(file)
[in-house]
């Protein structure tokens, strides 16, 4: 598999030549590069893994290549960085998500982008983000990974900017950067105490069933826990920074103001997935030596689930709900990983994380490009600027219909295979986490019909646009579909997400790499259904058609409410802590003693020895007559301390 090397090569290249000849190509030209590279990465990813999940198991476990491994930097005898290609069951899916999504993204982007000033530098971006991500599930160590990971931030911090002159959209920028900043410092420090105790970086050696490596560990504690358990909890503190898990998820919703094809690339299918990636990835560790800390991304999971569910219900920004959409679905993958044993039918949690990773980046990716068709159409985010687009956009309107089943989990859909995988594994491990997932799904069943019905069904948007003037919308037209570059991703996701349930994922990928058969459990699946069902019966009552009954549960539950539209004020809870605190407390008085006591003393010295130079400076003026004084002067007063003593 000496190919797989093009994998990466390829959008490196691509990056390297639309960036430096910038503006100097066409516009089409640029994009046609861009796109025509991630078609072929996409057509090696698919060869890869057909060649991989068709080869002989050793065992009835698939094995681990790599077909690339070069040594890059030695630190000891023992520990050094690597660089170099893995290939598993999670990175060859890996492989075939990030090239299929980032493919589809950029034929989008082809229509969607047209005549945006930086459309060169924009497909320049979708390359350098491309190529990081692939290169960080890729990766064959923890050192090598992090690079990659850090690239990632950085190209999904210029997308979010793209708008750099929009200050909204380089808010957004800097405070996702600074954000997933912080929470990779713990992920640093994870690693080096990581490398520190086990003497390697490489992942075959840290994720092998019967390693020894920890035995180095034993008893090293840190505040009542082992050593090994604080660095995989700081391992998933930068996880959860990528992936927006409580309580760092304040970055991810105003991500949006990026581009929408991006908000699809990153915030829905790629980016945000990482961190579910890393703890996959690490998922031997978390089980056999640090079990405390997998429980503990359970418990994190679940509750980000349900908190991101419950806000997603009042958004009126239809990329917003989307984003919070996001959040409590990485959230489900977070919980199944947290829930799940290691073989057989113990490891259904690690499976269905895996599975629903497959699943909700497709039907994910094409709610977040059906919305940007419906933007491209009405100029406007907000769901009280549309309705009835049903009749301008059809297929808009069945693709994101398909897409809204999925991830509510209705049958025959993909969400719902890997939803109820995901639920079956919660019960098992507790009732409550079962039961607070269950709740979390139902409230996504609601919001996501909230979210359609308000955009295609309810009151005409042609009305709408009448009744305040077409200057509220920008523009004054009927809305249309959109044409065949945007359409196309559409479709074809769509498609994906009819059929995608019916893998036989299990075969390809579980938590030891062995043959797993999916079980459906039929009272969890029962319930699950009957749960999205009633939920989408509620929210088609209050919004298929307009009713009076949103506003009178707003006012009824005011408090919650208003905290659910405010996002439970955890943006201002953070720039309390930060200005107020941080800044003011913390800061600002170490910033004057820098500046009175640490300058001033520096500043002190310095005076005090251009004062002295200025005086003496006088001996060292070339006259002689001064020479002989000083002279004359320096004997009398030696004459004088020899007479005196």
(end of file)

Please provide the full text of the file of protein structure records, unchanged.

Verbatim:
[in-house]
């Protein structure tokens, strides 16, 4: 598999030549590069893994290549960085998500982008983000990974900017950067105490069933826990920074103001997935030596689930709900990983994380490009600027219909295979986490019909646009579909997400790499259904058609409410802590003693020895007559301390 090397090569290249000849190509030209590279990465990813999940198991476990491994930097005898290609069951899916999504993204982007000033530098971006991500599930160590990971931030911090002159959209920028900043410092420090105790970086050696490596560990504690358990909890503190898990998820919703094809690339299918990636990835560790800390991304999971569910219900920004959409679905993958044993039918949690990773980046990716068709159409985010687009956009309107089943989990859909995988594994491990997932799904069943019905069904948007003037919308037209570059991703996701349930994922990928058969459990699946069902019966009552009954549960539950539209004020809870605190407390008085006591003393010295130079400076003026004084002067007063003593 000496190919797989093009994998990466390829959008490196691509990056390297639309960036430096910038503006100097066409516009089409640029994009046609861009796109025509991630078609072929996409057509090696698919060869890869057909060649991989068709080869002989050793065992009835698939094995681990790599077909690339070069040594890059030695630190000891023992520990050094690597660089170099893995290939598993999670990175060859890996492989075939990030090239299929980032493919589809950029034929989008082809229509969607047209005549945006930086459309060169924009497909320049979708390359350098491309190529990081692939290169960080890729990766064959923890050192090598992090690079990659850090690239990632950085190209999904210029997308979010793209708008750099929009200050909204380089808010957004800097405070996702600074954000997933912080929470990779713990992920640093994870690693080096990581490398520190086990003497390697490489992942075959840290994720092998019967390693020894920890035995180095034993008893090293840190505040009542082992050593090994604080660095995989700081391992998933930068996880959860990528992936927006409580309580760092304040970055991810105003991500949006990026581009929408991006908000699809990153915030829905790629980016945000990482961190579910890393703890996959690490998922031997978390089980056999640090079990405390997998429980503990359970418990994190679940509750980000349900908190991101419950806000997603009042958004009126239809990329917003989307984003919070996001959040409590990485959230489900977070919980199944947290829930799940290691073989057989113990490891259904690690499976269905895996599975629903497959699943909700497709039907994910094409709610977040059906919305940007419906933007491209009405100029406007907000769901009280549309309705009835049903009749301008059809297929808009069945693709994101398909897409809204999925991830509510209705049958025959993909969400719902890997939803109820995901639920079956919660019960098992507790009732409550079962039961607070269950709740979390139902409230996504609601919001996501909230979210359609308000955009295609309810009151005409042609009305709408009448009744305040077409200057509220920008523009004054009927809305249309959109044409065949945007359409196309559409479709074809769509498609994906009819059929995608019916893998036989299990075969390809579980938590030891062995043959797993999916079980459906039929009272969890029962319930699950009957749960999205009633939920989408509620929210088609209050919004298929307009009713009076949103506003009178707003006012009824005011408090919650208003905290659910405010996002439970955890943006201002953070720039309390930060200005107020941080800044003011913390800061600002170490910033004057820098500046009175640490300058001033520096500043002190310095005076005090251009004062002295200025005086003496006088001996060292070339006259002689001064020479002989000083002279004359320096004997009398030696004459004088020899007479005196």